The Official Newspaper of the Diocese of Little Rock

Bishop Taylor looks back on 10 years of service to diocese

Oklahoma priest is most proud of vocation boom in Arkansas

Published: June 12, 2018   
Bob Ocken
Bishop Anthony B. Taylor poses for a photo after the diaconate ordination of Jon Miskin May 23. One of the highlights of his past 10 years is ordaining 34 diocesan priests currently serving the state.

Bishop Anthony B. Taylor’s 10 years in Arkansas have been marked by an awakening to the importance of vocations, care for immigrants, what it means to be pro-life and the life of Blessed Stanley Rother.

Arkansas Catholic sat down May 16 with the bishop to reflect on major highlights of his ministry in Arkansas.


You have been in Arkansas for 10 years now. What has surprised you most about Arkansas Catholics?

"There is no prospect of deporting everybody so are we going to make life miserable as possible for people or are we going to come up with a response to the reality of life here?"

There aren’t things that are surprising to me. What is gratifying to me is how warm and welcoming they are … (Regarding the Diocese of Little Rock) we have eight counties with no Catholic church in them and 34 counties with no resident priest. Living one’s faith requires personal commitment and initiative.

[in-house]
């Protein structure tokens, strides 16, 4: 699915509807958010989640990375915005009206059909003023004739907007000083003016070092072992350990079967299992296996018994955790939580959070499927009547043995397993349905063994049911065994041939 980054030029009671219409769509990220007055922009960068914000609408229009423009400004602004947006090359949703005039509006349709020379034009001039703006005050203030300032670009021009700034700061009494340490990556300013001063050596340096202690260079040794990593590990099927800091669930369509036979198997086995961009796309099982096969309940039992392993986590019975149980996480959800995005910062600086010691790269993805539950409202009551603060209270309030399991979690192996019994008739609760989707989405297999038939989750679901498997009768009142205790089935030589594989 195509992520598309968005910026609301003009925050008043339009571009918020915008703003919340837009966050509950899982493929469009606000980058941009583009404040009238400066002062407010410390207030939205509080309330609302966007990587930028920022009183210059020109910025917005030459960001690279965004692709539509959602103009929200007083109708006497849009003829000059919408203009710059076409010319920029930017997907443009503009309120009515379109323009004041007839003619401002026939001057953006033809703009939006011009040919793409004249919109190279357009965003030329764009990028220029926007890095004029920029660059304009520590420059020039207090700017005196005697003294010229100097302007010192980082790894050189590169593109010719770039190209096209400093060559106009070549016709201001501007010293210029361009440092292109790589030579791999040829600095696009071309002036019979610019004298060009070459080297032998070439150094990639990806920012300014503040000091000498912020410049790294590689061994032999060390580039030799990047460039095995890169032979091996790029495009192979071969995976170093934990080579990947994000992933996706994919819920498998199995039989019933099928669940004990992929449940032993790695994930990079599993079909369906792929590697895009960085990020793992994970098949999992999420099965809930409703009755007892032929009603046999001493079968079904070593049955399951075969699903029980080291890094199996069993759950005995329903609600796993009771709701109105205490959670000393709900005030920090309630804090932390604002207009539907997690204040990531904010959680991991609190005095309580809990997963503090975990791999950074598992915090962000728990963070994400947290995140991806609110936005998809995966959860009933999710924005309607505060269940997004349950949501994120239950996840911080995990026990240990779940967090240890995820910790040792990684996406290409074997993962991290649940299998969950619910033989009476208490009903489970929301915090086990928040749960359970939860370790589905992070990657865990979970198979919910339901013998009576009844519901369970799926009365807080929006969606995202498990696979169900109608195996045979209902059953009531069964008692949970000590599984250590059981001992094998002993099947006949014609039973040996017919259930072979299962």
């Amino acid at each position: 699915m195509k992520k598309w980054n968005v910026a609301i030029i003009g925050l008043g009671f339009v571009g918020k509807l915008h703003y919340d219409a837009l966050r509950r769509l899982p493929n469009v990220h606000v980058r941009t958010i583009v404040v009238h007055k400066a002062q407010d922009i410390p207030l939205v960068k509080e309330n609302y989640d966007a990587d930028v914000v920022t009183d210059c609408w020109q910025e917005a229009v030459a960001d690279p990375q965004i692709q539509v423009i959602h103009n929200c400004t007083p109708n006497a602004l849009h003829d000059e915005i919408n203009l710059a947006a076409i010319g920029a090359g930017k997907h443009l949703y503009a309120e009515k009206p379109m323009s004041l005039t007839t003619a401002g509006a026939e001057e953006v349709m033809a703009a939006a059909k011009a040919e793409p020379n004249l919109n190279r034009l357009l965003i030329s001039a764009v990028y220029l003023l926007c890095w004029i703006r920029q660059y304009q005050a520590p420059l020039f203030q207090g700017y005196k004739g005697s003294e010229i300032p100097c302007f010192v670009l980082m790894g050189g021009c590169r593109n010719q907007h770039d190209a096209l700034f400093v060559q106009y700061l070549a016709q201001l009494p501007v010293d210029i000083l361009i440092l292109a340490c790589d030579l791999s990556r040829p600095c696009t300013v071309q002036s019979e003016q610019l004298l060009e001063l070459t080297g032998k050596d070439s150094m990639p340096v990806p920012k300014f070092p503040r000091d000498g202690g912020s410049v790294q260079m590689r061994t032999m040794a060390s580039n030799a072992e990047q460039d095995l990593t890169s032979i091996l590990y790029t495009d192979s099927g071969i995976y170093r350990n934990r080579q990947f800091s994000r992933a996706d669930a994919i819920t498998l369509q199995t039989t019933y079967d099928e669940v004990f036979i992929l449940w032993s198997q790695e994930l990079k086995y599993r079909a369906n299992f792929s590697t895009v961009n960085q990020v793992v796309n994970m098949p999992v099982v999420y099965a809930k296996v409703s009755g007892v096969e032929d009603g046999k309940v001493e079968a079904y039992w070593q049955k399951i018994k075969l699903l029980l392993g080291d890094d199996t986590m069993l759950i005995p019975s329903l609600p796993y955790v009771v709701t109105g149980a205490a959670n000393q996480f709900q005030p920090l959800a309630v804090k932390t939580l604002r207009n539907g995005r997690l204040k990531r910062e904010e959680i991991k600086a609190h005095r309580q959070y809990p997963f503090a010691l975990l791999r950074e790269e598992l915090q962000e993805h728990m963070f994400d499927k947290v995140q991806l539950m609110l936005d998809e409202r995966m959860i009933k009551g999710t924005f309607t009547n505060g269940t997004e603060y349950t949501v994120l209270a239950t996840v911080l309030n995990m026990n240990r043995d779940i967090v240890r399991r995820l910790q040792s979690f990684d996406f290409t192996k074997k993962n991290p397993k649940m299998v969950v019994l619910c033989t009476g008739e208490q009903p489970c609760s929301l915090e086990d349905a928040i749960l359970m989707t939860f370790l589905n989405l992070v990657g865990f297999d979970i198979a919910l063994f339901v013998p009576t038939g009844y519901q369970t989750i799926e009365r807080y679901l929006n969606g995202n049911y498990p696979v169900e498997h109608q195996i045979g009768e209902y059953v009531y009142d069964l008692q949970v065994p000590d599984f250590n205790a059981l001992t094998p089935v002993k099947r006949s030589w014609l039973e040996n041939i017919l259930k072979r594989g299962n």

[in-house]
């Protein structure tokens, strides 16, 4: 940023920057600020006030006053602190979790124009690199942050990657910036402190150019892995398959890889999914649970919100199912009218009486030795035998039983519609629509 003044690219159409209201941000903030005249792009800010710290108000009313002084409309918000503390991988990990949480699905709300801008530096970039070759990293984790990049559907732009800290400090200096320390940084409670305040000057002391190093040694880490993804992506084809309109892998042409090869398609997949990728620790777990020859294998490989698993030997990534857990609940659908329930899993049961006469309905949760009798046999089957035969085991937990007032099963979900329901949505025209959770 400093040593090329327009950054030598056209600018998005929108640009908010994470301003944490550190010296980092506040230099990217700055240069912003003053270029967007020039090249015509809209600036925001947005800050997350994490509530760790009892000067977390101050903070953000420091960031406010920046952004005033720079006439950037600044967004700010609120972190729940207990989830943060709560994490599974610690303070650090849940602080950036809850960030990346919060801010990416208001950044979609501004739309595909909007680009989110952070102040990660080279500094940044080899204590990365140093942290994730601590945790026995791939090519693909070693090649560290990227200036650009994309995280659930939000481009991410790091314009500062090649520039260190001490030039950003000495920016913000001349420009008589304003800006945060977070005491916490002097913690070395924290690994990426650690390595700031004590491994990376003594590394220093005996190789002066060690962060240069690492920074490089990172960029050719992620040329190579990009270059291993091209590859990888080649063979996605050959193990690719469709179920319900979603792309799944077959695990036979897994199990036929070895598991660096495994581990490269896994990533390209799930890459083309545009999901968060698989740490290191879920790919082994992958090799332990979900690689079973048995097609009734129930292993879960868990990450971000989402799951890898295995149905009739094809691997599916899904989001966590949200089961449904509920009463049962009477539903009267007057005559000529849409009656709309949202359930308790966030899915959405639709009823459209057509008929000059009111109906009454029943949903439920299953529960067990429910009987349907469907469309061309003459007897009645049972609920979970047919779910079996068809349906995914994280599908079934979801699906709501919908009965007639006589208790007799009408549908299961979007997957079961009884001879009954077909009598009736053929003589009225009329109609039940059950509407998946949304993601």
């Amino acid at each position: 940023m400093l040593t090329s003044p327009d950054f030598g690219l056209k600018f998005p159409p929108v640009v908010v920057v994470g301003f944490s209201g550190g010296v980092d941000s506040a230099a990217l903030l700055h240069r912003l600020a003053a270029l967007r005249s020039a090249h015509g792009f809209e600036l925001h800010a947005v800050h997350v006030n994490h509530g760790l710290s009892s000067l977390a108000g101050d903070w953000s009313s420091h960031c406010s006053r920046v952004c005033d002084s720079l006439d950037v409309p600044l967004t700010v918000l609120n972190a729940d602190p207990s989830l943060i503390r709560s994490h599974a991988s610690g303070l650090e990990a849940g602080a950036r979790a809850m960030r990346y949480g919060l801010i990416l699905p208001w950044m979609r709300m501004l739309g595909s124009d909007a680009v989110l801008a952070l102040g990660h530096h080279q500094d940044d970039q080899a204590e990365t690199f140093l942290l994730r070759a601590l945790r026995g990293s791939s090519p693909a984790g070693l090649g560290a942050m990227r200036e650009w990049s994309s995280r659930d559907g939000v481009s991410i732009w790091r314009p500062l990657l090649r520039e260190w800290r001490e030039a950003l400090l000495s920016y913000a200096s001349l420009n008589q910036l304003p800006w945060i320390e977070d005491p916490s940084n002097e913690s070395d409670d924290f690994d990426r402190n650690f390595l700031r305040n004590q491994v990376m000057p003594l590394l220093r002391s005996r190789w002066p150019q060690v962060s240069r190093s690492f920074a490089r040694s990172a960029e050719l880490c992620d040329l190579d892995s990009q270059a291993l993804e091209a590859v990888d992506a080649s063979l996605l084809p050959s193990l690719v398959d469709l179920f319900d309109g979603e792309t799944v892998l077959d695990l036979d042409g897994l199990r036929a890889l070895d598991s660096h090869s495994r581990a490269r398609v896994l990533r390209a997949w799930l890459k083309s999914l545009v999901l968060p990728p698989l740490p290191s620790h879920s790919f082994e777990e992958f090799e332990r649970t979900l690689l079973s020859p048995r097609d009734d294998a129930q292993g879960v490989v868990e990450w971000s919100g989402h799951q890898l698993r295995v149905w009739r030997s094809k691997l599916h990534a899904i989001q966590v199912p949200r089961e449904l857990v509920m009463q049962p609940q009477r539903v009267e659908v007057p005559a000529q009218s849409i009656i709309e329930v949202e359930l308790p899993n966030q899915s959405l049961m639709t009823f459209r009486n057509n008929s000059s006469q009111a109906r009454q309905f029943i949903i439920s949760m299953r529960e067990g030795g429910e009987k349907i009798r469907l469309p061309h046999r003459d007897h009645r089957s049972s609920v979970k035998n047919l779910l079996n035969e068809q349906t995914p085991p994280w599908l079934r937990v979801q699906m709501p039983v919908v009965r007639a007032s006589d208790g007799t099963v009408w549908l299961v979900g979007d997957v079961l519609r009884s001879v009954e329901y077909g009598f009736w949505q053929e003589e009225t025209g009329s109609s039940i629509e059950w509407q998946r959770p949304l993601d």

One difference from Oklahoma is the institutional presence of the Church is greater here. A lot more hospitals and schools with a long history to them.


What are you most proud of happening in the past 10 years?

The growth in vocations to the priesthood and the energy and enthusiasm that their youth brings to the life of the Church in Arkansas.

The growth and the way communities have come together that are mixed ethnically, Hispanic and Anglo, forming more and more united parishes. There is still a lot of growth in that area, but people have been welcoming.


Is there anything you are disappointed that has or hasn’t happened?

I am concerned that we are losing a lot of our young people. The influence of the secular society really undermines the faith in a lot of quarters, especially young people who don’t seem to have very much hope for their future. I am concerned about people in their 20s, people who seem to be falling through the cracks.


One of the first things you did in Arkansas was write a pastoral letter, “I Was a Stranger and You Welcomed Me: A Pastoral Letter on the Human Rights of Immigrants,” on welcoming immigrants. How do you think Arkansas is doing now 10 years later?

I think our parishes are places of welcome, largely. There are sad exceptions to that. I think there are lot of welcoming people in the general society in Arkansas. I don’t know that things are much changed here. The rhetoric in the national media is harsh. The effort made when I first arrived here … prevented hostile legislation that had been passed in Oklahoma from not being passed in Arkansas. So I am happy that it didn’t get worse.